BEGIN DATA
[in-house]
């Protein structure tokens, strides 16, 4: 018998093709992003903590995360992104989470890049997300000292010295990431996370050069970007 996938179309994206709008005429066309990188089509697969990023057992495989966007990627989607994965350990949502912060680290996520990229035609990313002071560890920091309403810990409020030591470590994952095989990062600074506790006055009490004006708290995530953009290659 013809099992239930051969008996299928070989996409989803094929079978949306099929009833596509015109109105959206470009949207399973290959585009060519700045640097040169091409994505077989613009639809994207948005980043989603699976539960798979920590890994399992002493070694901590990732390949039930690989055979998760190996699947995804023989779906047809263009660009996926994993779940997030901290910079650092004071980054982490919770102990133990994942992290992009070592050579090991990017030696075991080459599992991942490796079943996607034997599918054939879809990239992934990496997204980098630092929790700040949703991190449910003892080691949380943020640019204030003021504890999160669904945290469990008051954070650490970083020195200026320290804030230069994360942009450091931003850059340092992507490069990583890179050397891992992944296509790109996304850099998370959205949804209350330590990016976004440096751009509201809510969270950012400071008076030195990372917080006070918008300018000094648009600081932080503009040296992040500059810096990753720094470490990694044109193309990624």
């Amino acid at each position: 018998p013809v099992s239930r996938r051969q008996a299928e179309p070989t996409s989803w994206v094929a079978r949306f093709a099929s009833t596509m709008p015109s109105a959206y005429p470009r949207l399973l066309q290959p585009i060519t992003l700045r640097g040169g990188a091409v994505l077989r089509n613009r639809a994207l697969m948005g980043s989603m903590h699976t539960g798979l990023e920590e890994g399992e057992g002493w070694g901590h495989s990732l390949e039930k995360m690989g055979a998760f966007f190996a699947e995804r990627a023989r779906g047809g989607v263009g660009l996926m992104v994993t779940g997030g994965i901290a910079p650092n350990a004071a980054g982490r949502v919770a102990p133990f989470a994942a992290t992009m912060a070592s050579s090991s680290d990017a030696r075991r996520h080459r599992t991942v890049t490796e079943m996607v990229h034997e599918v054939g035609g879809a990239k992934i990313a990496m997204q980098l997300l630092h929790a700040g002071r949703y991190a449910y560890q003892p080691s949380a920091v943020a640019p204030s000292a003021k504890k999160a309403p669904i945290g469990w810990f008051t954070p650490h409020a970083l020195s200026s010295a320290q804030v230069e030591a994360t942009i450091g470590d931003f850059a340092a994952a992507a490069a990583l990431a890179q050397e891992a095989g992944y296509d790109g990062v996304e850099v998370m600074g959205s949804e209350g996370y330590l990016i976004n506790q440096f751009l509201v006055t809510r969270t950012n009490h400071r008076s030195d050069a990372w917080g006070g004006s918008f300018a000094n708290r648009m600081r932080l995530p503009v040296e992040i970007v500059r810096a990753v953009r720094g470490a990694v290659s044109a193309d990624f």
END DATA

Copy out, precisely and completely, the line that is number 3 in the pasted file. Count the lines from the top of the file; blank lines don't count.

């Amino acid at each position: 018998p013809v099992s239930r996938r051969q008996a299928e179309p070989t996409s989803w994206v094929a079978r949306f093709a099929s009833t596509m709008p015109s109105a959206y005429p470009r949207l399973l066309q290959p585009i060519t992003l700045r640097g040169g990188a091409v994505l077989r089509n613009r639809a994207l697969m948005g980043s989603m903590h699976t539960g798979l990023e920590e890994g399992e057992g002493w070694g901590h495989s990732l390949e039930k995360m690989g055979a998760f966007f190996a699947e995804r990627a023989r779906g047809g989607v263009g660009l996926m992104v994993t779940g997030g994965i901290a910079p650092n350990a004071a980054g982490r949502v919770a102990p133990f989470a994942a992290t992009m912060a070592s050579s090991s680290d990017a030696r075991r996520h080459r599992t991942v890049t490796e079943m996607v990229h034997e599918v054939g035609g879809a990239k992934i990313a990496m997204q980098l997300l630092h929790a700040g002071r949703y991190a449910y560890q003892p080691s949380a920091v943020a640019p204030s000292a003021k504890k999160a309403p669904i945290g469990w810990f008051t954070p650490h409020a970083l020195s200026s010295a320290q804030v230069e030591a994360t942009i450091g470590d931003f850059a340092a994952a992507a490069a990583l990431a890179q050397e891992a095989g992944y296509d790109g990062v996304e850099v998370m600074g959205s949804e209350g996370y330590l990016i976004n506790q440096f751009l509201v006055t809510r969270t950012n009490h400071r008076s030195d050069a990372w917080g006070g004006s918008f300018a000094n708290r648009m600081r932080l995530p503009v040296e992040i970007v500059r810096a990753v953009r720094g470490a990694v290659s044109a193309d990624f």